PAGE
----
I want to start out by saying I like Bitcoin (BTC-USD). I’m very long Bitcoin. I’m not saying you should sell your Bitcoin to buy Litecoin (LTC-USD). I’m merely suggesting if you want to take a balanced approach to crypto investing and not go all-in on one coin, Litecoin might be one to consider. I bought more Litecoin this week. For a variety of reasons actually. I think crypto is broadly going to rock and roll from now through at least Thanksgiving.
In the past, when Bitcoin does well, other coins have followed and in some instances even outperformed. After thinking about the reasons why I own crypto and why I personally hold the keys for a significant amount of my crypto exposure, I came to the conclusion that coins like Bitcoin and Ethereum (ETH-USD) each serve a tremendous purpose. But neither of them is really great at being a medium of exchange for small value transactions at this point in time. The Lightning Network aims to solve this scaling issue for Bitcoin, but it remains to be seen how well the less technically savvy crypto user adopts the second layer.
After all, the original intended use case of Bitcoin was as a peer-to-peer payment vehicle. While the network fees for on-chain Bitcoin transactions have come down considerably in the last few months, those fees are still high enough to make sending $5 from one self-custody wallet to another cost-prohibitive. So what other options are there? Which alternative cryptocurrencies have been around long enough to have some name recognition and potential staying power but also have low enough transaction fees to justify moving small amounts of value without a custodian?
OG Alt Coins
I wanted to look at some of the first alts that I ever acquired a long time ago to see how they currently stack up in a few different metrics. First, transaction cost on the blockchain. Because again, we want low network fees so it isn’t cost prohibitive to send someone $5. I compared Litecoin with Bitcoin Cash (BCH-USD), Dash (DASH-USD), Dogecoin (DOGE-USD), and used Bitcoin as the base for comparison. This is what those fees look like as of 10/20/21.
|Coin/Currency||Avg Transaction Fee (on chain)|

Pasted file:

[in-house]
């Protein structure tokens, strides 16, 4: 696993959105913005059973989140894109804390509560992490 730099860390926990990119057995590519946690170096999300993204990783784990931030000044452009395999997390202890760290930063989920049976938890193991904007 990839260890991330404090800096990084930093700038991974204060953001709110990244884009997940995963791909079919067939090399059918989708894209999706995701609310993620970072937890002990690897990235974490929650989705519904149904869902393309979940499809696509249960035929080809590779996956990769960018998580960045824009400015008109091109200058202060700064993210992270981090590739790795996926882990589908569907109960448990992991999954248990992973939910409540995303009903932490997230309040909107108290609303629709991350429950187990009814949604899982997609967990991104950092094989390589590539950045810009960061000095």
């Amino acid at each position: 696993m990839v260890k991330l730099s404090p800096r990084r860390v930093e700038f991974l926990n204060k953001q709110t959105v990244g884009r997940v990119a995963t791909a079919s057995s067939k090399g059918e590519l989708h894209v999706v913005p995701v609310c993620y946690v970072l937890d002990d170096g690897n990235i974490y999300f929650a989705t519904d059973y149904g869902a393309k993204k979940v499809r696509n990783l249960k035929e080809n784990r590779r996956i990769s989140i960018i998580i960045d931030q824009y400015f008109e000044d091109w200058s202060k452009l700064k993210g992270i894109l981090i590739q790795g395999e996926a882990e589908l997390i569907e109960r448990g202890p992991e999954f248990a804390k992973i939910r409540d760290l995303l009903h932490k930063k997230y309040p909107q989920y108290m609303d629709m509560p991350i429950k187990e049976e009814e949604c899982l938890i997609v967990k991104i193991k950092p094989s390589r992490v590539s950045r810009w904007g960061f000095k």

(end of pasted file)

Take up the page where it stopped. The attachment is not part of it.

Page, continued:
I was actually surprised by how expensive it is to send the dog money meme on-chain. Though it clearly wasn’t the least expensive currency to move in the sample at just under 3 cents, Litecoin was probably still cheap enough to justify sending $5 to another wallet. Just based on expense alone, I decided to rule out Bitcoin and Dogecoin and just focus on the other three. Next, I looked at active wallets. This is the real story, in my opinion.
Litecoin’s active wallet usage has been surging this year. You can really get a sense for how it has distanced itself from BCH and Dash in 2021 from a network adoption standpoint. From a year-over-year pace perspective, Litecoin’s growth in active wallet addresses has been better than every other crypto mentioned in this article to this point.
|Active Wallets||10/21/20||10/21/21||YOY Change|
One metric that I really don’t like pertaining to Litecoin is 42.6% of total coins are held by the top 100 addresses. Of the cryptocurrencies discussed in this article, only Doge has a higher concentration of wealth via top holders. Despite the apparent adoption of on-chain wallets in the last year, it hasn’t done much to decentralize the wealth held in Litecoin to a significant degree yet.
Something else to consider from a network metrics perspective is the median value of the on-chain transactions. If we compare the low network fee OG alts against Bitcoin as a base again, we get another interesting picture.
|Coin/Currency||Median Transaction Value (on chain)|
As of article submission, only Dash has a lower median transaction value than LTC. This would indicate that Dash is also a good low-cost value transfer vehicle on the network. But if we take these three metrics together and assess which coin scores well in all three, Litecoin has the right combination of low on-chain fees, smaller value transaction usability, and strong active address growth. To me, Litecoin is the better bet for wider on-chain value transfer adoption.
Going Long Grayscale